The top 5 challenges small businesses are facing in 2019
The number of self-employed people in the UK has skyrocketed to an impressive 4.8 million since 2001.
With the potential to benefit from a better work-life balance and the sky being the limit when it comes to earnings, it’s not surprising that entrepreneurs now make up 15% of the working population.
While there are some fabulous benefits of being self-employed, there are of course challenges too.
I’m sorry, I hate to mention it (so let’s get it out the way first), but right now the pressing issue on most small business owners’ minds is of course Brexit.
It’s hard to believe that the referendum took place more than three years ago and we’re still none the wiser what’s going to happen. Perhaps this is why 45% of UK businesses say that Brexit is impacting their confidence which is in turn, affecting their business.
We’re still not sure if it will be a no-deal Brexit or not which means businesses don’t even know what they should be getting ready for. This doesn’t mean that you can prepare however. If you do trade with other organisations in the EU, it’s a good idea to at least make yourself aware of how you may be affected. Sage has put together a great article, ‘What will the impact of Brexit on small businesses be?’
Cash flow is important for any business but SMEs in particular are likely to feel the pinch when times are tough or when clients aren’t paying up on time.
The issue of late payments is one that’s sadly, incredibly prevalent in Britain and it’s costing small business owners an eye-watering £6.7 billion a year.
With 92% of business owners saying they’ve experienced cash flow problems from time to time or consistently, how can you stay on top of your finances?
· Put payment terms on your invoices. For example, if you expect payment within 30 days, state this clearly.
· Put aside money for tax every month. HMRC has a self-employed ready reckoner tool which will give you an estimate of how much income tax and National Insurance you’ll have to pay.
· Keep an eye on your cash flow weekly or even daily. Burying your head in the sand will only lead to serious problems later down the line.
· Sure it’s an added expense but it’s well worth investing in an accountant. A good accountant can save you a lot more money than they cost.
Even the biggest, most successful companies have people working every single day to find new customers and this is something that’s even more important for small businesses who aren’t a household name. Granted, it’s not easy.
Start by identifying who your ideal customer is. It’s unlikely you have the time, the resources or the inclination to reach out to everybody so you need to make sure you’re spreading the word to the right people.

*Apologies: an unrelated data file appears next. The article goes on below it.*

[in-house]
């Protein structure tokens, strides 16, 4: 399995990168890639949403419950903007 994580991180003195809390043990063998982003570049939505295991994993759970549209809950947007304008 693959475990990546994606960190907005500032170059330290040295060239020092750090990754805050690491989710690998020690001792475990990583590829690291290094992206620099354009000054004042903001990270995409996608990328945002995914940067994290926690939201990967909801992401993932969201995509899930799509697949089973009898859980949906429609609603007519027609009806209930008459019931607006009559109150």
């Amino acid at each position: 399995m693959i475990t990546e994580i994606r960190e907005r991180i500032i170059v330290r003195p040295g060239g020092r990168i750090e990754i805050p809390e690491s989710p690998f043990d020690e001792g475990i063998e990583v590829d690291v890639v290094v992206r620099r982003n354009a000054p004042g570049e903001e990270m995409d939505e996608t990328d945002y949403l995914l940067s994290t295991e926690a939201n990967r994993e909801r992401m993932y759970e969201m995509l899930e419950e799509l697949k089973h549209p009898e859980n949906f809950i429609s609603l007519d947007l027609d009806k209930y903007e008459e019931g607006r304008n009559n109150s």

Once you know who you’re trying to target, think about what your customers do and where they spend their time online. Creating specific buyer personas (you can download a free template here) allows you to create content and get in front of your target customers with the messages they care about.
Good employees are key to successful growth so it’s natural that when you’ve got them, you’re going to want to keep them.
A report published last year however, revealed that two-thirds (67%) of SMEs have problems with recruitment and staff turnover. This means that 3.82 million small and medium sized businesses across the UK are finding it difficult to hire good quality candidates or retain existing talent.
It’s a job seeker’s market out there and this is a trend which looks set to continue over the coming years so now is the time to ensure your team is happy and motivated. From your recruitment and induction processes to training and development and the benefits you offer, you need to make sure you’re investing in your people if you want to keep them.
Managing your work-life balance can be particularly difficult when you’re self-employed. I’ve spent many late nights and weekends sat at my desk thinking, ‘oh the irony’ because I set up my own business to get a better work-life balance.
The truth is, there are going to be times when you need to put in the extra hours but it shouldn’t be all the time. If you’re permanently chained to your desk, ask yourself:
· Do I really have to get this done today or can it wait until tomorrow?
· Is it time to hire someone?
· If you already have employees, are you being too hands on? Delegate what you can so you can focus on other aspects of growing your business.
· Is there anything I can outsource to a freelancer? (Perhaps a copywriter for example?)
What aspect of running a business keeps you up at night? Or perhaps you’ve had challenges in the past you’ve managed to overcome? I’d love to hear your thoughts below.